Sunday, March 23, 2008

Good-Bye "La La"


I was out at the Mad Hatter on Friday night when we started to receive word of what happened in Michael Brown's apartment earlier that day. Word was that the long time owner/manager of H.G. Rooster's had been murdered.

For those of you that are unfamiliar with the Gay community, bars are a part of its social fabric. There are many reasons for that. It was not so long ago that the only places where you felt comfortable to express yourself as a gay person was in a gay bar. In many ways, gay bars hold sort of a sanctuary status in the community. They represent a place that you can escape from the predominant heterosexual culture and experience an accepting social environment. They are also good places to meet friends or more without the fear of being rejected for being attracted to someone of your same sex.

The historic roots of the role of bars as institutions in the gay community go way back. In fact, many point to the beginnings of the gay rights movement and it's origins at Stonewall - a gay bar in the Greenwich Village area of New York City. PrideFests are held in most communities during June in commemoration of the Stonewall riots. Our PrideFest will be next weekend in our own Bryant Park. There are sure to be many memorials in Micheal's honor during the entire weekend.

And, in many ways, the bar "family" becomes a surrogate for one's real family. Many gay people have complicated relationships with their family, some have been ostracized by them or have rocky relationships with siblings and many are far away from family geographically as well. If you read the article from today's Palm Beach Post, you can see this sentiment reflected in the last line.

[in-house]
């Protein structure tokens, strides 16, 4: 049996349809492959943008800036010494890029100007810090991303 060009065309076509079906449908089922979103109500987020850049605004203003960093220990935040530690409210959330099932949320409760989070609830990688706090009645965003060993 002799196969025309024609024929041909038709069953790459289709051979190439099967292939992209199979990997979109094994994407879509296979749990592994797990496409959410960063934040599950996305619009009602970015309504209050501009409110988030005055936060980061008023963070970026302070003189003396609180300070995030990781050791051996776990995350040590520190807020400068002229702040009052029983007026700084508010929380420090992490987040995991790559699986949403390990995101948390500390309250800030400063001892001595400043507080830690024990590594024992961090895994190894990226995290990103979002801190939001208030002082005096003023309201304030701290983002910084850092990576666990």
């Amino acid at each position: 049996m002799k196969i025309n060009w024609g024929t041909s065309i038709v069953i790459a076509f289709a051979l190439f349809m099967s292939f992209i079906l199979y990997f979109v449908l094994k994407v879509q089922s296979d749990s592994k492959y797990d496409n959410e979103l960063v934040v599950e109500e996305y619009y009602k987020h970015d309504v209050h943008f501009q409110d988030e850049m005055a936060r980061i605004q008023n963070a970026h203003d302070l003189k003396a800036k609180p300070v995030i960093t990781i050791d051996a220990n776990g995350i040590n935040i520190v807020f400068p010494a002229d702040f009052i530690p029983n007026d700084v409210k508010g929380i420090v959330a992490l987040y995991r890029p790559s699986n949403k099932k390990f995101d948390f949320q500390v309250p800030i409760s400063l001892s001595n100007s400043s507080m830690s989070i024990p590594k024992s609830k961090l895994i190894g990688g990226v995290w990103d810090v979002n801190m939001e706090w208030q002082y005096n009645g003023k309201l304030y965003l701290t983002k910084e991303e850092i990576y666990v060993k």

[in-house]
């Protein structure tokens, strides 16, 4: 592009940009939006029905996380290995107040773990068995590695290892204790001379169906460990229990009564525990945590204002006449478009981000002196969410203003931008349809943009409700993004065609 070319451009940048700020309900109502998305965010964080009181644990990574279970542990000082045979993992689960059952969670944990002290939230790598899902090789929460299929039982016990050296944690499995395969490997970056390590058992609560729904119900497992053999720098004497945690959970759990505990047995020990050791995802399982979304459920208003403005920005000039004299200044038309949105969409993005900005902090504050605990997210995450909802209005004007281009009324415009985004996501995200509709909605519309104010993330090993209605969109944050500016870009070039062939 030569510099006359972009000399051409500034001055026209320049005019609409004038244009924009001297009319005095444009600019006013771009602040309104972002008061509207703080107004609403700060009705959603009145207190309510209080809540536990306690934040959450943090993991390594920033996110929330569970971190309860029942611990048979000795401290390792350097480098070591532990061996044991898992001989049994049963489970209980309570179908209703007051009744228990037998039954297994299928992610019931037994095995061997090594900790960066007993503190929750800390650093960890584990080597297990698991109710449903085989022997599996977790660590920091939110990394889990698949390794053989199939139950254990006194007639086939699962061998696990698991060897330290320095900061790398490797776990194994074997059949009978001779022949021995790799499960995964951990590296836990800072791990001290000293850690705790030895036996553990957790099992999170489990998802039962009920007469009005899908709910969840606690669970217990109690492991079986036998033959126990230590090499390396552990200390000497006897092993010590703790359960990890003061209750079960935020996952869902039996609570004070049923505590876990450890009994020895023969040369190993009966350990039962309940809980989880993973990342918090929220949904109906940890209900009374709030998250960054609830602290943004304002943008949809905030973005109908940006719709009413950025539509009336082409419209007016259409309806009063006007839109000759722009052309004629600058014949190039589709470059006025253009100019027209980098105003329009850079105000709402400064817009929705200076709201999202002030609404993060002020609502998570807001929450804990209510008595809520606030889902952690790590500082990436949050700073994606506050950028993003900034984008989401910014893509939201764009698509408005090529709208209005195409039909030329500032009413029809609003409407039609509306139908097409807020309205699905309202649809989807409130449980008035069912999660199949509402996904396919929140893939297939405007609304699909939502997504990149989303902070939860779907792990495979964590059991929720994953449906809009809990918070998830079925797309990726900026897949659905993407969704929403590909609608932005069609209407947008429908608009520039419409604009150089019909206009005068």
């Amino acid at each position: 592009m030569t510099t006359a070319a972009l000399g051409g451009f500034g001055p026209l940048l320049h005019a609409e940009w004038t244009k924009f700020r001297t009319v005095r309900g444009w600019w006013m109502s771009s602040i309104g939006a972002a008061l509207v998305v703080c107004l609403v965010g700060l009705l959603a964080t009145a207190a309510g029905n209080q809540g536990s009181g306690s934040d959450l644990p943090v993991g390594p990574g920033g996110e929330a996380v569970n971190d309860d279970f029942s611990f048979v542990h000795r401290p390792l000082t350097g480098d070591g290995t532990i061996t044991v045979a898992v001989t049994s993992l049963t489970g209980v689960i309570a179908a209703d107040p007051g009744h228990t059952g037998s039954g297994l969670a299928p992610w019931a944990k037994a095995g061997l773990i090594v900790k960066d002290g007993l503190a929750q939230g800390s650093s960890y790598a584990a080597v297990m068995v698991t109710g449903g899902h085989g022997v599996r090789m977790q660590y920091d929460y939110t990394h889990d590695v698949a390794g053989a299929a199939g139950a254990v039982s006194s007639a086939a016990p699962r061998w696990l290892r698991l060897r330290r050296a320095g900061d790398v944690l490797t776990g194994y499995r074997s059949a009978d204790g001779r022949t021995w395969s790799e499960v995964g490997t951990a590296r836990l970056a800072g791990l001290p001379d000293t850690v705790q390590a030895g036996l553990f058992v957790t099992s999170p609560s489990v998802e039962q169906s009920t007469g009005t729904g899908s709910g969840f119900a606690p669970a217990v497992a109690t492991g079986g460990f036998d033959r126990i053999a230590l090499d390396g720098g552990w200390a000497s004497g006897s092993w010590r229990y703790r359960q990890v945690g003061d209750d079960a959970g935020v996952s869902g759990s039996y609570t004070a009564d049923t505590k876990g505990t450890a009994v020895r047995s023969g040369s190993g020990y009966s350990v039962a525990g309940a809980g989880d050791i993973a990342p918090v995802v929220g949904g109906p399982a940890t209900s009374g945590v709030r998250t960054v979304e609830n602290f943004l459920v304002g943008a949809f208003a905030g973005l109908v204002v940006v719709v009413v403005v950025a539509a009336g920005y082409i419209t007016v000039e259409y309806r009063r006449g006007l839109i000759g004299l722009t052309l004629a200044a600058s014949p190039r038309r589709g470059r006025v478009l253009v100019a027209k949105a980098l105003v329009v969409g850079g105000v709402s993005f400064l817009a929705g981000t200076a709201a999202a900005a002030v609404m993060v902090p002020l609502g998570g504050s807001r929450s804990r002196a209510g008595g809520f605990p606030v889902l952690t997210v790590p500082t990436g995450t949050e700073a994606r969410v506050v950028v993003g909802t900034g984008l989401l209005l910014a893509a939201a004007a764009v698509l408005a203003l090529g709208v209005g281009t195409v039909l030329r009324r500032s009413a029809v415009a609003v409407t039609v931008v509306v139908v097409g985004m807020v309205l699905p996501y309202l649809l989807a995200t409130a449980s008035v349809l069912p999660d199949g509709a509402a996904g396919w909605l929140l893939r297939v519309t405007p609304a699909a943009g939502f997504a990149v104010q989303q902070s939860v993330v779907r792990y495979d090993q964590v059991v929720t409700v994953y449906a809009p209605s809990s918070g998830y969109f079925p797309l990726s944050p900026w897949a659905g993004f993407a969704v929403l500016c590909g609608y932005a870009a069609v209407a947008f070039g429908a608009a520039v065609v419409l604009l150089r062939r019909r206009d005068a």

Tim Carey: "It wasn't about a moneymaking venue; it was about making sure that gay people had a place to go and feel comfortable."

and from Tony Plakas:

"He was the person who made everyone feel like they were related."
And so it was. When I first moved here in 1989, Rooster's was one of the first places that I went when I arrived in West Palm Beach. I remember a trip here that's purpose was prospecting for housing. Only here for a short weekend and knowing that I had to secure shelter in that time period, I had made the mistake of relying on a real estate agent to take me around to show me places - all too expensive and too marginal to be a viable option. But, she had me hostage so I couldn't look at any other places. I went out to Rooster's on the one night that I was here, met someone who had recently moved here from Salt Lake City and had extra room is his apartment. He said that his apartment complex was full, but he offered me the opportunity to use his guest room until a vacancy opened up in the complex. It worked out well, solved a pressing problem for me and didn't involve sex. It was part of the social "capital" that gay bars represent to the community.

I had gotten away from going to Rooster's recently, but it has a special place in my heart. And, so too, does Michael Brown. He was a common point of contact for many in the community. Regardless of how long it had been since you had seen him, he would always remember your name and treat you as a friend or a member of a large extended family. He was always generous in his support of charitable causes and supporter of gay issues and candidates. He was helpful to me in my campaign for office last year.

We will miss Michael, his friendly, affable style and his kind heart. These are a few pictures assembled by friend Charlie Fredrickson from the candlelight vigil last night at Rooster's and other pictures of Michael.

In Memoriam - Michael "LaLa" Brown

To sign the guest book for Michael on the Palm Beach Post website, click here.